Then there was Fran, who was a teacher at a private school run by a controlling and manipulative Principal. She would come into work in the mornings and find her lesson plans had been significantly altered by her boss, the Principal. She felt abused emotionally by this man, and knew he enjoyed playing these kind on control games, as he did it with other staff  members. But no one would say anything as he ruled the roost and had garnered so much power. Teaching jobs in the area were not easy to find as many teachers were holding on to their jobs longer, especially for the benefits. The Principal had a habit of blaming, shaming and guilting each member of the staff when he caught them alone. The owners of the private school would not call him on the carpet because they were afraid of this man as he had dug up dirt on each of them that would be severely damage the school’s reputation. It wasn’t until some un-named person who possessed dirt on the Principal and presented it to Fran, that she threatened to expose the whole lot of them. Fran had the strength to take a rumor she heard about the Principal and explore it cautiously, but thoroughly. Then , with the help of a female attorney she knew, support from her therapist and other members from our Support Group, as well as others at the school who joined ranks with her, approached the owners. The owners had cause to fire  the Principal that they could not ignore\. The previous charge that he thought he had evaded blew up his world.  The Principal had evaded a covered-up charge from years past of having sex with a minor because the parents at the time did not want their teenager to go through all this embarrassment. In the end, he  lost his Administrative License and found himself on the National Registry of Sex Offenders and is awaiting further legal action.

Frank was excited to share that he was making progress expressing himself tactfully and more consistently with his overbearing wife. His wife had to be right all of the time and had a history of berating Frank, and if he said anything, she would say he was just too sensitive. Frank always hoped for emotional closeness in his marriage, intimacy and sharing, not as common for the male species. He would hold back his feelings and not express himself as he was a very caring guy. But Frank’s anger with himself was growing as he felt abused when she made fun of him in public. She never experienced any consequences for her comments because Frank had become dependent on any dribble of positive emotion from her, and he did not want to be alone. With the Support Groups help and therapy, he began to very consistently but respectfully express himself, and he was seeing a change in his wife’s behavior. He finally found his voice ! He became strong enough that he was willing to leave his wife and find someone worthy of his energies.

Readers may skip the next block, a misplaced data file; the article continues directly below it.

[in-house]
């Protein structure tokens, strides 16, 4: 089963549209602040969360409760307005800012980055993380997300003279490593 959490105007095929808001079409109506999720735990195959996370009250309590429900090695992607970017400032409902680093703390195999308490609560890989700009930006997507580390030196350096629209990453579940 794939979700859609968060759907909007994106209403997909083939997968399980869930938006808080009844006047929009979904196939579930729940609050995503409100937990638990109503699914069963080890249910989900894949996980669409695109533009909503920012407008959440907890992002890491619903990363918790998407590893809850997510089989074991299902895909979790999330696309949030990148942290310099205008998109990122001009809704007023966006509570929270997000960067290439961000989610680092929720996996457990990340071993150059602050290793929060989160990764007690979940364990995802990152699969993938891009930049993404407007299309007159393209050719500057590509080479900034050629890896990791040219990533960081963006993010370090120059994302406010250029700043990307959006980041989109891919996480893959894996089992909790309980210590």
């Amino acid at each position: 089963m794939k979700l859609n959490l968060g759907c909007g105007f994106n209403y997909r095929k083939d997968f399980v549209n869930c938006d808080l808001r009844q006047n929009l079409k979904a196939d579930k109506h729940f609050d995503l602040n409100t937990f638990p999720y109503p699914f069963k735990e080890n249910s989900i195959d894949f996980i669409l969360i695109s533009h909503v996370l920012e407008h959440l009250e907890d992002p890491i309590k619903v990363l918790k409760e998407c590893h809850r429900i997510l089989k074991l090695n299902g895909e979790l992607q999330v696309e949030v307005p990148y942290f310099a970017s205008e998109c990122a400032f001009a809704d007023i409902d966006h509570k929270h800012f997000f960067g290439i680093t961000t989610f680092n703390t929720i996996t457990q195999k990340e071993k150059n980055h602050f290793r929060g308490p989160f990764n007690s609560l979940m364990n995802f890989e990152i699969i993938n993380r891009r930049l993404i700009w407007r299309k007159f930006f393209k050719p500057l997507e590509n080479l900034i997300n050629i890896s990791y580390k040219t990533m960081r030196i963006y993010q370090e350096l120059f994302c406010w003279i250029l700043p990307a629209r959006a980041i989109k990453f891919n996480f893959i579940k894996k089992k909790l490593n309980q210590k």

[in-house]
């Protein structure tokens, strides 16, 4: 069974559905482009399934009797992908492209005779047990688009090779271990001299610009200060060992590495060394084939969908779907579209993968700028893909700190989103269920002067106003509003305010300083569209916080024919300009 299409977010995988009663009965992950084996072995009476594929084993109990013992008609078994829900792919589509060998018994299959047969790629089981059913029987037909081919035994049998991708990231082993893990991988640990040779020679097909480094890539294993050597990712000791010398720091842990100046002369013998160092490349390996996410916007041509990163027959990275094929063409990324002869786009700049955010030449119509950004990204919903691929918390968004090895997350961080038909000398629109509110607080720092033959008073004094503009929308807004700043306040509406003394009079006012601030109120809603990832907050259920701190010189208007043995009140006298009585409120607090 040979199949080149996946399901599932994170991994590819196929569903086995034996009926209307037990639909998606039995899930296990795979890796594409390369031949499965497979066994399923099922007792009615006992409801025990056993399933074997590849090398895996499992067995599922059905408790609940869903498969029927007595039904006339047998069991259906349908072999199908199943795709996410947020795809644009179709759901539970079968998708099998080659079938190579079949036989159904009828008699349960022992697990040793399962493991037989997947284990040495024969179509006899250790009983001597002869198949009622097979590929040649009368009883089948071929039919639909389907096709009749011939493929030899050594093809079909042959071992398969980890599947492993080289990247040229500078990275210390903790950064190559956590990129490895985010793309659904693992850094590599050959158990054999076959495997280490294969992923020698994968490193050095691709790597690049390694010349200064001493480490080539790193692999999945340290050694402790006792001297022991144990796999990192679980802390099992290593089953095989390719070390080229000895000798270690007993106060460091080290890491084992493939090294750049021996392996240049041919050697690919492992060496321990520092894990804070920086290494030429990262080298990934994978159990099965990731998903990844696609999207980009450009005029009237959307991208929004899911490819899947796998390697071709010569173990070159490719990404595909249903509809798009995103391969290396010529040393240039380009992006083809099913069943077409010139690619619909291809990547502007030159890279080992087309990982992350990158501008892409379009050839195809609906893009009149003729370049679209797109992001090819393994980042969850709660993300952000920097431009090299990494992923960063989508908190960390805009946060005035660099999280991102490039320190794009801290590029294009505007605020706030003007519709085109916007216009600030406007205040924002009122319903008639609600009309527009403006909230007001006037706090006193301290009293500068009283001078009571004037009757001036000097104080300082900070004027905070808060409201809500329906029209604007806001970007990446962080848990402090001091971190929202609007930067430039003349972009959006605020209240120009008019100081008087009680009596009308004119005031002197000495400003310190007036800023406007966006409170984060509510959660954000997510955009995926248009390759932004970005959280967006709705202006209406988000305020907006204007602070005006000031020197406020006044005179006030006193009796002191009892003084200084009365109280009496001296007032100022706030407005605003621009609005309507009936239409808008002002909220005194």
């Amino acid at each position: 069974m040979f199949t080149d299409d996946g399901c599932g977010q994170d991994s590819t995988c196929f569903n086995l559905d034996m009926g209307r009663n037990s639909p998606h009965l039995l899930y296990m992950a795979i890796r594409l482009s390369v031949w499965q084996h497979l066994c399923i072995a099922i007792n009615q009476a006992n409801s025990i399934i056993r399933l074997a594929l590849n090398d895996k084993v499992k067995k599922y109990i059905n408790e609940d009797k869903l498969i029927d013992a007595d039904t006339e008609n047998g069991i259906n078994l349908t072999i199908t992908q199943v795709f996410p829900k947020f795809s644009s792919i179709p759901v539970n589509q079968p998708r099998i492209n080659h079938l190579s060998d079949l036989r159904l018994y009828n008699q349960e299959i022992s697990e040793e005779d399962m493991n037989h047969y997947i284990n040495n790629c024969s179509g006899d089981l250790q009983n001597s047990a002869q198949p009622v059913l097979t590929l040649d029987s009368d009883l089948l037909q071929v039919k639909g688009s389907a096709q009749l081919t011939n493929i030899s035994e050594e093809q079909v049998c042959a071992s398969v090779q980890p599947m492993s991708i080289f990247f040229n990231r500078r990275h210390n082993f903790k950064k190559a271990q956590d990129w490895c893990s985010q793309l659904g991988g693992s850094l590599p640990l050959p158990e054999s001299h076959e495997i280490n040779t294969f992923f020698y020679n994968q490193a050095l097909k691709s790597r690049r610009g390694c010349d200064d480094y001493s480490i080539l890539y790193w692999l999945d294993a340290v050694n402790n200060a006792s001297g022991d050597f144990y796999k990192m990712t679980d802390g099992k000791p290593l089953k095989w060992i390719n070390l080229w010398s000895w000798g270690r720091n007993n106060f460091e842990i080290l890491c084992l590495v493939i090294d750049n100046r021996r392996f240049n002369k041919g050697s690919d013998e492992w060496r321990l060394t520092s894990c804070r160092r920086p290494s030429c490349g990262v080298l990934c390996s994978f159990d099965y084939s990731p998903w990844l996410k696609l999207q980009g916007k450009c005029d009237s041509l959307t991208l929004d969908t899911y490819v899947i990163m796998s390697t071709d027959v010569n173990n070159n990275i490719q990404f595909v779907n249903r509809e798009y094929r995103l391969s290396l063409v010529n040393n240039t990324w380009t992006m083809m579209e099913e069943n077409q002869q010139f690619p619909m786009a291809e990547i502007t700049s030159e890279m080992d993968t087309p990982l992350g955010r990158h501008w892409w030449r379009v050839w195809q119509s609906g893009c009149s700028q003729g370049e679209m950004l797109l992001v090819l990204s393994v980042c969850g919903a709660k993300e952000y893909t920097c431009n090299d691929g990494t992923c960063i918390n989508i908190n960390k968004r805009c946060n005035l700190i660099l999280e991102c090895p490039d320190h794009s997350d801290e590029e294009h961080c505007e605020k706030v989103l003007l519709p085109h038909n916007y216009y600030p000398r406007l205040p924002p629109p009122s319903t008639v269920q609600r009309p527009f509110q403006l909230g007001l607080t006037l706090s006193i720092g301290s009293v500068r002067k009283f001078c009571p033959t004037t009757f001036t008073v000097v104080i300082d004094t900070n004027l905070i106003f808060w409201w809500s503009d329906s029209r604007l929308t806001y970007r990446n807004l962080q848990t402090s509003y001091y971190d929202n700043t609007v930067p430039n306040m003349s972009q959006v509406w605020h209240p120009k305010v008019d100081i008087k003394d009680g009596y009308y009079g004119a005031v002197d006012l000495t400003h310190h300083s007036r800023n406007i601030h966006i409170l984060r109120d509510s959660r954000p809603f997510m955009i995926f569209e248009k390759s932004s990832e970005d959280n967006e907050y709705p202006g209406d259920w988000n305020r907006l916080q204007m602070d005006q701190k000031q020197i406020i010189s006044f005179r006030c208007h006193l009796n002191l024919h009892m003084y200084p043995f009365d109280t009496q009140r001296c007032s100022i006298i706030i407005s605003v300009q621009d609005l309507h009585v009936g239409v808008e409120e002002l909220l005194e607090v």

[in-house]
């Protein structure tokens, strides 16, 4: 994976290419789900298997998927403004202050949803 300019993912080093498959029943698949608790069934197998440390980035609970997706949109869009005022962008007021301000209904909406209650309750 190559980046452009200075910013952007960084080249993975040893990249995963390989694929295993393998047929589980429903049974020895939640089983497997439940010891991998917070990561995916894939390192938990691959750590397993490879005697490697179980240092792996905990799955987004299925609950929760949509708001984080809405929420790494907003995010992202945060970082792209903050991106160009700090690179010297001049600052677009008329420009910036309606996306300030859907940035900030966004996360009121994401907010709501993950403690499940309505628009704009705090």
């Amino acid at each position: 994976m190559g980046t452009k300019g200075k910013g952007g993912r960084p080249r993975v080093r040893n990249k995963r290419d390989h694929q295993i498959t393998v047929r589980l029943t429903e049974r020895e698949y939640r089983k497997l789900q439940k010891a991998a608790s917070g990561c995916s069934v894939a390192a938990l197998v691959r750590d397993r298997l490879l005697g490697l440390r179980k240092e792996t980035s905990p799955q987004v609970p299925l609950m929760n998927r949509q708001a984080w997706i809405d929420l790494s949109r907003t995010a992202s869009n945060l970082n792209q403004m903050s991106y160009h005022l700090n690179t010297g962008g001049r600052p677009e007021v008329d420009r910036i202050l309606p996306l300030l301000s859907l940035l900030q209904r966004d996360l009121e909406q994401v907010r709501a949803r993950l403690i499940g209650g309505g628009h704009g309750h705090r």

And then Meagan showed up ! She signed in but said nothing, which was not so strange for a newcomer just checking us out. So I welcomed her, mentioned that she was free to listen or ask questions, and when she was ready, share what brought her to  She did not say a word for the rest of the ninety minute session, and then signed out.

The next week, she signed in again. I welcomed everyone, and a discussion began between a few members. When there was a break in the discussion, Meagan commented that she had no anxiety or issues but was working on a paper for her Freshman class at the State University on abuse, and that she was nineteen.  

 I responded that I hoped the group would help her with her paper and repeated that she was free to ask any questions. She listened to the other members express some of their successes and frustrations in dealing with controlling persons in their life, and  made  a few short, supportive comments, then signed off.

I had a suspicion that there was no paper to be written, but I knew to give her time , if she returned. And she did return, week after week. My curiosity was at a peak, but little did I know  or expect what was to unfold.

She did not say anything other than make supportive comments to other members like, “ you should be proud of what you have accomplished” or  “you seem so strong to me”. No mention of a paper or questions, just support and a genuine sign of truly caring. No one in the group pressed her as I think they knew from their experiences how difficult it is to reach out for help.

Then about the sixth or seventh week she sent me a Private Message asking if there was a way to speak with me privately  after Group. I was excited at her reaching out and certainly my curiosity was peaked. I agreed. When I suggested we could do so right  after Group in our private chat space, she quickly responded with a “No, daddy will be coming home.”  So we  set up a time to meet during the week.

My thoughts: Why is that a problem? She is nineteen, almost twenty. I sensed fear in her words, but let it pass for now. I do not want to scare her away.

1 Comment

  1. Diane Schroeder

    Love this!!!!!!